Sanford Apologizes (Again): Gov. Mark Sanford has sent out an e-mail to his supporters apologizing for his disappearance from South Carolina last week and his admitted extramarital affair . "Immediately after all this unfolded last week I had thought I would resign -- as I believe in the military model of leadership and when trust of any form is broken one lays down the sword," Sanford wrote, adding "that for God to really work in my life I shouldn't be getting off so lightly." He added that his plan to stay in office is in a teaching moment for his four sons, an attempt to turn a "fall from grace" into a "renewal and rebuilding and growth in its aftermath." Sanford's re-assertion that he will remain in office came almost simultaneously with Lt. Gov. Andre Bauer's (R)pledge on CNN that if he became governor as a result of Sanford's resignation he would not, as planned, run for the open seat in 2010. (For more on the incredible intrigue that is South Carolina politics, make sure to check out the New York Times account.)

New FL-Sen Poll, Rubio Forces Rejoice: A new Mason-Dixon surveyshows Gov. Charlie Crist leading former state House Speaker Marco Rubio by a 51 percent to 23 percent margin in the Florida Republican Senate primary. But, Rubio allies are claiming jubilation at the numbers as it shows their candidate gaining five points from a similar poll in May and Crist dropping two. (Worth noting: Those sorts of rises and drops are within the survey's margin of error and, therefore, could constitute movement or nothing at all. Ah, polling.) What is made abundantly clear in the Mason-Dixon data is that Rubio has significant room to grow. Roughly half of all Republican primary voters don't recognize Rubio's name while Crist is almost universally recognized. Among those voters who recognize both Rubio and Crist, the race is essentially tied with Crist at 33 percent and Rubio at 31 percent. At issue for Rubio is whether he can raise the sort of money (double digit millions) that will allow him to get known statewide in Florida. If he can, there is potential that the contest could be closer than many -- including the Fix -- think it would be.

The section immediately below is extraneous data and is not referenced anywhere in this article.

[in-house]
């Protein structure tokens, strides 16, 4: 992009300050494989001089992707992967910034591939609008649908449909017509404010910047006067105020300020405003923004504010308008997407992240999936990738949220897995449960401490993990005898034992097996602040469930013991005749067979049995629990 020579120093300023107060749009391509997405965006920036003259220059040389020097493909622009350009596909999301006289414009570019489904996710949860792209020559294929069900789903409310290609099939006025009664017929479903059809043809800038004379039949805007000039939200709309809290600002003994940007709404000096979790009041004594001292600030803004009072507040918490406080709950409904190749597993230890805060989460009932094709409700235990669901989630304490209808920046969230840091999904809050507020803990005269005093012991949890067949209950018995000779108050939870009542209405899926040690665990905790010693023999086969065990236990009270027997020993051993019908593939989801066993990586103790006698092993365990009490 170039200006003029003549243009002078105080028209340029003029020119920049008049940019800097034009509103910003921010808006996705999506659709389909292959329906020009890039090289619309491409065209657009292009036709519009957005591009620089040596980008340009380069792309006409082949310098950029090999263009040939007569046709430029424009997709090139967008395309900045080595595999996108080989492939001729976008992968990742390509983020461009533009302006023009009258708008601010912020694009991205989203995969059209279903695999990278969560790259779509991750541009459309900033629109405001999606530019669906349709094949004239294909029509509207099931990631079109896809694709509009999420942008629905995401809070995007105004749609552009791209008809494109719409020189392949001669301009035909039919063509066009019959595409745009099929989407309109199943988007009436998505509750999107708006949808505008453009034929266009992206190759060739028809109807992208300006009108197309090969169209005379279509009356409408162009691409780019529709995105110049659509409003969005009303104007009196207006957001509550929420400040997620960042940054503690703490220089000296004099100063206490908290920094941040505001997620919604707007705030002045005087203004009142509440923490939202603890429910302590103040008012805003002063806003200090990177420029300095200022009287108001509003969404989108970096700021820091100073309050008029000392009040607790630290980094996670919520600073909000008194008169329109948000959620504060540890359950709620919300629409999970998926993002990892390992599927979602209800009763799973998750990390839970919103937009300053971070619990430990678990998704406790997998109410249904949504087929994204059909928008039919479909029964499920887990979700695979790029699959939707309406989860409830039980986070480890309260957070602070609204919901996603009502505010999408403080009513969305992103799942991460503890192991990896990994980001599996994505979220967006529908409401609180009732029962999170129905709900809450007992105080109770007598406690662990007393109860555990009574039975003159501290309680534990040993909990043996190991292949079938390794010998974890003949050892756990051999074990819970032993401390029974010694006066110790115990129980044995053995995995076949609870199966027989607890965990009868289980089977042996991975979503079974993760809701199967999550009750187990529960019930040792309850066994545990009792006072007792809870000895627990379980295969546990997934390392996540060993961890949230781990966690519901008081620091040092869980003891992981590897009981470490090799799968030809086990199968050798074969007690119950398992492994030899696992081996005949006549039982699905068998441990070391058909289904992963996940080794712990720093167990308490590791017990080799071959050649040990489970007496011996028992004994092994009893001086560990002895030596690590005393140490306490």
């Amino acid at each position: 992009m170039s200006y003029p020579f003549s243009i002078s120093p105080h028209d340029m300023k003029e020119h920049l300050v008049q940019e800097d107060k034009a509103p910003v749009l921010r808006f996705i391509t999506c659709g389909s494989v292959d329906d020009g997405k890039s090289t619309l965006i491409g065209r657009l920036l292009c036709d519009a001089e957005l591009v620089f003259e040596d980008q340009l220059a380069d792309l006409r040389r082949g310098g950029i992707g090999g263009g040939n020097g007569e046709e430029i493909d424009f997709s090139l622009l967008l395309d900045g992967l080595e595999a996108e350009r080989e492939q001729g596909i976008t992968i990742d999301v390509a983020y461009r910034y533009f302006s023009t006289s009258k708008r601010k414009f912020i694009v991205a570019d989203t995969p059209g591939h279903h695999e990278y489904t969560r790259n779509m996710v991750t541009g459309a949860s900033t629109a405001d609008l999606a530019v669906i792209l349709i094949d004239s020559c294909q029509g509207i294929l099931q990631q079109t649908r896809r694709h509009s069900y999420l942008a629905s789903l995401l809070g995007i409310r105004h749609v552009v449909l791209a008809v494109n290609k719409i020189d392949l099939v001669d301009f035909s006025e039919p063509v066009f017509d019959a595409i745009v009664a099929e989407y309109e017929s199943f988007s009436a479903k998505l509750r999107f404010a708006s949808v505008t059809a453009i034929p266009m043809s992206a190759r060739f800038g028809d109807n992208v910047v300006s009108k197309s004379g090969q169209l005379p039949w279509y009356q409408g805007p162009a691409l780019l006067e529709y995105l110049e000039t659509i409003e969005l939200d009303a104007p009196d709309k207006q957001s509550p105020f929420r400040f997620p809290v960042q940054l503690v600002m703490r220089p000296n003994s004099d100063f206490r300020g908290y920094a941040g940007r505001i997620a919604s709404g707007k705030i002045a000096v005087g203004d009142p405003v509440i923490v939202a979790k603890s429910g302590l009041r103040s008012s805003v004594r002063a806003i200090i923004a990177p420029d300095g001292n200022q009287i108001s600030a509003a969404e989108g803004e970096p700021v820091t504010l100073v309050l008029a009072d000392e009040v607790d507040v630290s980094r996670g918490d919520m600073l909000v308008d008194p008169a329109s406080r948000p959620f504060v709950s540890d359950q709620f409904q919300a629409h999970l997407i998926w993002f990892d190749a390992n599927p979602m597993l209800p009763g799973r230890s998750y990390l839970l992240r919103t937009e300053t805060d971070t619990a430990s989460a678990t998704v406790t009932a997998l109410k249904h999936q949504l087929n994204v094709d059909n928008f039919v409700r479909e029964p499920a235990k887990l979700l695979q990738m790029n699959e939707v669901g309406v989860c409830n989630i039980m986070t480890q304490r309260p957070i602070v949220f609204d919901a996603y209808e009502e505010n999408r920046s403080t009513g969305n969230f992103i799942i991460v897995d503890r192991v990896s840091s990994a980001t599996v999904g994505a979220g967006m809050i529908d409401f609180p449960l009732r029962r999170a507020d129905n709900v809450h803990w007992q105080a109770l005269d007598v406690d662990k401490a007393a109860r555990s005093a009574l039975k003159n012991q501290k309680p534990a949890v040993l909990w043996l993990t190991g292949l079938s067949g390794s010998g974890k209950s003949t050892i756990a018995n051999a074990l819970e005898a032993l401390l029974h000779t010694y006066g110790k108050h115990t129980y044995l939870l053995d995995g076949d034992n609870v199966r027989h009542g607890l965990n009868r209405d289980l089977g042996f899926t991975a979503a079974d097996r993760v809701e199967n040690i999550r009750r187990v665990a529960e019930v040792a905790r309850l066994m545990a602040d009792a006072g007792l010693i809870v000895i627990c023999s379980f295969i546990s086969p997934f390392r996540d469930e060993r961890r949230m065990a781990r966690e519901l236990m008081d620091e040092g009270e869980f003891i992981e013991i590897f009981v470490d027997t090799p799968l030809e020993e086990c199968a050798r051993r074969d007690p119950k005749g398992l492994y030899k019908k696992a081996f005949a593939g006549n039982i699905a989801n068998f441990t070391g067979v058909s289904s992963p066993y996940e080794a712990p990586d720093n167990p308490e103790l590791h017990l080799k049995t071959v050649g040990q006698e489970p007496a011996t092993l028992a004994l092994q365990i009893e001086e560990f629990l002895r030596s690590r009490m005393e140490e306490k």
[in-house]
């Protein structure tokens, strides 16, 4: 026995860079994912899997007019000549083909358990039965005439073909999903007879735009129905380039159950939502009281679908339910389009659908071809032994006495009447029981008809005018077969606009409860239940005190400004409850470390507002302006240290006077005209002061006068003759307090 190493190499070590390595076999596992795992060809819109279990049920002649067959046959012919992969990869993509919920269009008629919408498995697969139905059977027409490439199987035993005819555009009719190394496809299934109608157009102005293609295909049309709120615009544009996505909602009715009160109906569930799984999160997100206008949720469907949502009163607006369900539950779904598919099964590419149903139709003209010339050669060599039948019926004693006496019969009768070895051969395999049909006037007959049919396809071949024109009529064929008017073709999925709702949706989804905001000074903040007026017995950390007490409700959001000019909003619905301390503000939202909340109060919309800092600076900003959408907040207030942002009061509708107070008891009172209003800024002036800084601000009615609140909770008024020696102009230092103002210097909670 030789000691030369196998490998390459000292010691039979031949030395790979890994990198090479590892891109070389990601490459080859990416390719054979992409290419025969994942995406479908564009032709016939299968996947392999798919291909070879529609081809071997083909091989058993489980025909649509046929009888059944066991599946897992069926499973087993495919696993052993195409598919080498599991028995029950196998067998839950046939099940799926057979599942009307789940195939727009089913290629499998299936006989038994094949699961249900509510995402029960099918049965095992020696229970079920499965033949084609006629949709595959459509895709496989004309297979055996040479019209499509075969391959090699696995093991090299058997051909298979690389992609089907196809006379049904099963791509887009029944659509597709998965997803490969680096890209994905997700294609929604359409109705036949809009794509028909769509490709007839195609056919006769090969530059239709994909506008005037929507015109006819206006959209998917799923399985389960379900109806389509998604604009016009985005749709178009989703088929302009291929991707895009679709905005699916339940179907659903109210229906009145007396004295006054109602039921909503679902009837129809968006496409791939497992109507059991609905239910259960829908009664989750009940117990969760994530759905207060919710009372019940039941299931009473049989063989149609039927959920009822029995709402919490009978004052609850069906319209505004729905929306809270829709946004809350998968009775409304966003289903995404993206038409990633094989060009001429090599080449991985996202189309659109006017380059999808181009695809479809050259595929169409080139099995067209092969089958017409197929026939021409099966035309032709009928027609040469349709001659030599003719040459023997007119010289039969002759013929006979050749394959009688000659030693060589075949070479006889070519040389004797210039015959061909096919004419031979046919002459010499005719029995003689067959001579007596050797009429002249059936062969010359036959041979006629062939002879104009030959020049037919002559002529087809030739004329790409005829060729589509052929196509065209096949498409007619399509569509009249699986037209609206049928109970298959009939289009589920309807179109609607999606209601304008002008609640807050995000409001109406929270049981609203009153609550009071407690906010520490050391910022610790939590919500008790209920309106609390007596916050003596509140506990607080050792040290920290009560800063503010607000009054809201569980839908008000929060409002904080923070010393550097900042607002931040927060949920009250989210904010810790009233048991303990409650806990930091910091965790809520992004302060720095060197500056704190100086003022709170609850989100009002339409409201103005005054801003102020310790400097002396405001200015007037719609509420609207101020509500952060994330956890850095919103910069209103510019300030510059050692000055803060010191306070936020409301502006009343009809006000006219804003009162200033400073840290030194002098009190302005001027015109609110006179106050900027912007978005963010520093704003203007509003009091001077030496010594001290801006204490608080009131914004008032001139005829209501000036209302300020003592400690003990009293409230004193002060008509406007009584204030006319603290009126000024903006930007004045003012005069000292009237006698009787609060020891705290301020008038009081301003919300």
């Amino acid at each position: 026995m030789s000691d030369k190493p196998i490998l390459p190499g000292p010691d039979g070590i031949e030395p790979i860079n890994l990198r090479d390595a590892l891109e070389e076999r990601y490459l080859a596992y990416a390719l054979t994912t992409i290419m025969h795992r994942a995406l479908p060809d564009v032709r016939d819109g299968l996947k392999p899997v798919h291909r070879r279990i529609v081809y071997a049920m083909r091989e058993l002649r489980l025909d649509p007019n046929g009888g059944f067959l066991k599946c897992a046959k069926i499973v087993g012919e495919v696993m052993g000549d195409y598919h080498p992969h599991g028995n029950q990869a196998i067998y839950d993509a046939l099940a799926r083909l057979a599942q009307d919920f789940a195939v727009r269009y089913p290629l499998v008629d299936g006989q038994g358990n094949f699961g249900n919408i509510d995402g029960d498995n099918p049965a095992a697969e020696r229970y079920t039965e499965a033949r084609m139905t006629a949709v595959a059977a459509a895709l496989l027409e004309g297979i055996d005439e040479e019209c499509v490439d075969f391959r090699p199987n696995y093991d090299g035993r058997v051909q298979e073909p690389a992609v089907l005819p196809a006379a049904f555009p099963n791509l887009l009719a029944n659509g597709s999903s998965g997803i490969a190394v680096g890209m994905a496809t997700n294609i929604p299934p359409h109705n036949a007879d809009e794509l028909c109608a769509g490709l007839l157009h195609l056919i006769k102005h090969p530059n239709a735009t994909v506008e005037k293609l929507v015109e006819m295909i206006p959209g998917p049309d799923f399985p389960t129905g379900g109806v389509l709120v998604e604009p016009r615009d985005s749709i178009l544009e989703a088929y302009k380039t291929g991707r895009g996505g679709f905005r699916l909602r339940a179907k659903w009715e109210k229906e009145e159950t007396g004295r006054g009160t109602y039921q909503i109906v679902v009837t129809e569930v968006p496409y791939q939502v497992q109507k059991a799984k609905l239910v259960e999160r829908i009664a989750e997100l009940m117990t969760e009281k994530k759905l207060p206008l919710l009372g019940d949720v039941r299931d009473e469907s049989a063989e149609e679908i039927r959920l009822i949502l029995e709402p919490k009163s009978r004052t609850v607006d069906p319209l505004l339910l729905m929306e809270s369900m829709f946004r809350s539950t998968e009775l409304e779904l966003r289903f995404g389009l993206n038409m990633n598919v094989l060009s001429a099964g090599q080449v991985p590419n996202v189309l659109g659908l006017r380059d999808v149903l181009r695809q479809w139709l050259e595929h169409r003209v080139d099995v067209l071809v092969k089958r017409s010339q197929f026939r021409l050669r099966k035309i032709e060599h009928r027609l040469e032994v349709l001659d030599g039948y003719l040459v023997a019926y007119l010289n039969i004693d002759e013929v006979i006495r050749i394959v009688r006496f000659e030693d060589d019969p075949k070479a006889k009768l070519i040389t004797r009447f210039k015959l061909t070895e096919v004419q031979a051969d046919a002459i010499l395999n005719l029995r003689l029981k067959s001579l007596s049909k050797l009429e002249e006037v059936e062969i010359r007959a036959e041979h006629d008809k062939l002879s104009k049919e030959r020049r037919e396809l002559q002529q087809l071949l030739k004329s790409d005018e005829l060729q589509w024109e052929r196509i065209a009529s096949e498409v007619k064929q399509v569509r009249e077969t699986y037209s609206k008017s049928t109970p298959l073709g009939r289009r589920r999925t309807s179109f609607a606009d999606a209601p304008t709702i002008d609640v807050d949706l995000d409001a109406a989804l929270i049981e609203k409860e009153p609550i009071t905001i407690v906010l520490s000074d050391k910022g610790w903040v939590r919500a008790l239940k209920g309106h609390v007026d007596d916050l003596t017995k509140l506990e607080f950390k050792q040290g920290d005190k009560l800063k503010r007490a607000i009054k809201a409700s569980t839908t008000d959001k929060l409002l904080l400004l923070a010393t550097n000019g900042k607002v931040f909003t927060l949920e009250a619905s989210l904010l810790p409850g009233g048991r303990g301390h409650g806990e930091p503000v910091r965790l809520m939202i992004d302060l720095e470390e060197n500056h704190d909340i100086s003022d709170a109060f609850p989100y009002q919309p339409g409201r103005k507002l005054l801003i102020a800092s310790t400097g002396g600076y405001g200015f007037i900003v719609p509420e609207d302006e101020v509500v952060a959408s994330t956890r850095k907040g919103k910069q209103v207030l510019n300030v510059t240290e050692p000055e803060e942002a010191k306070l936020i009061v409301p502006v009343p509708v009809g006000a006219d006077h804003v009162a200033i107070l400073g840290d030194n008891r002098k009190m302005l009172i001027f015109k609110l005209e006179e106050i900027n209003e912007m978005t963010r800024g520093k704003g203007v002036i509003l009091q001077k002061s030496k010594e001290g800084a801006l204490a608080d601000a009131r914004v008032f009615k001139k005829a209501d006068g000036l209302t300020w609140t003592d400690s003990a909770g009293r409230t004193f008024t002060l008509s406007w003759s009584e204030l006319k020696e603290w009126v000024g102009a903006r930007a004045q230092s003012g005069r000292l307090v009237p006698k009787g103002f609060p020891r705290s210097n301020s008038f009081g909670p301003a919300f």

Republicans Rally on Health Care: With Congress in recess, three high powered Republicans -- Sen. John McCain (Ariz.), Mitch McConnell (Ky.) and John Cornyn (Texas) are gathering at the University of Texas this morning to make their case against the president's health care proposal. The event won't be televised or even streamed live on the Internet (booo!).

Conway Gets Horne: In the seeming unending fight for endorsements in the Kentucky Democratic Senate primary between Lt. Gov. Dan Mongiardo and state Attorney General Jack Conway, the latter added to his pile on Monday when Andrew Horne announced his support. Horne, a lieutenant colonel in the Army and briefly a Senate candidate against Senate Minority Leader Mitch McConnell in 2003, said that Conway "gives us the best short of winning in 2010" because of his ability to appeal statewide and his youth. Does Horne's endorsement sway a single vote in the primary (other than his own, of course)? No. But, just because these sorts of endorsements have almost no real-world impact doesn't mean they are not important; the game right now is to show viability and strength to activists and the more endorsements Conway (or Mongiardo) can secure, the better case they can make that they are the stronger candidate.

Are You Ready to Laugh?: Mark your calendars -- the annual Funniest Celebrity in Washington competition will be held on Sept. 30. Among those who will try their hand at the business of show are Americans for Tax Reform president Grover Norquist, Washington Times editorial page editor Richard Minitir and U.S. News and World Report's Anna Mulrine. Who could forget the travashamockery that was the 2008 funniest celeb contest where former Arkansas governor Mike Huckabee (R) somehow beat out rapping James Kotecki?

The Last Minute Fundraising Push: With less than 24 hours remaining before candidates must close their books on the second fundraising quarter, all sorts of appeals are coming across the Fix desk. A few of our favorites: 1) former GOP representative Rob Simmons, who is running for the Senate in Connecticut, promises to personally call (!) anyone who gives before midnight 2) Democratic Senatorial Campaign Committee Chair Bob Menendez (N.J.) who asks for a very specific amount -- $129,071 -- to be donated before the period ends 3) Appointed Sen. Kirsten Gillibrand (D-N.Y) who wished us a happy weekend before asking for more money. 4) Sen. Bob Casey (D-Pa.) who isn't up for reelection until 2012, acknowledges that "my next campaign seems like a long way away but it's close than you think." Got a favorite of your own? Send it to us at chris.cillizza@wpost.com

Say What?: "Light bulbs may not seem sexy." -- President Barack Obama on energy, the universe and everything.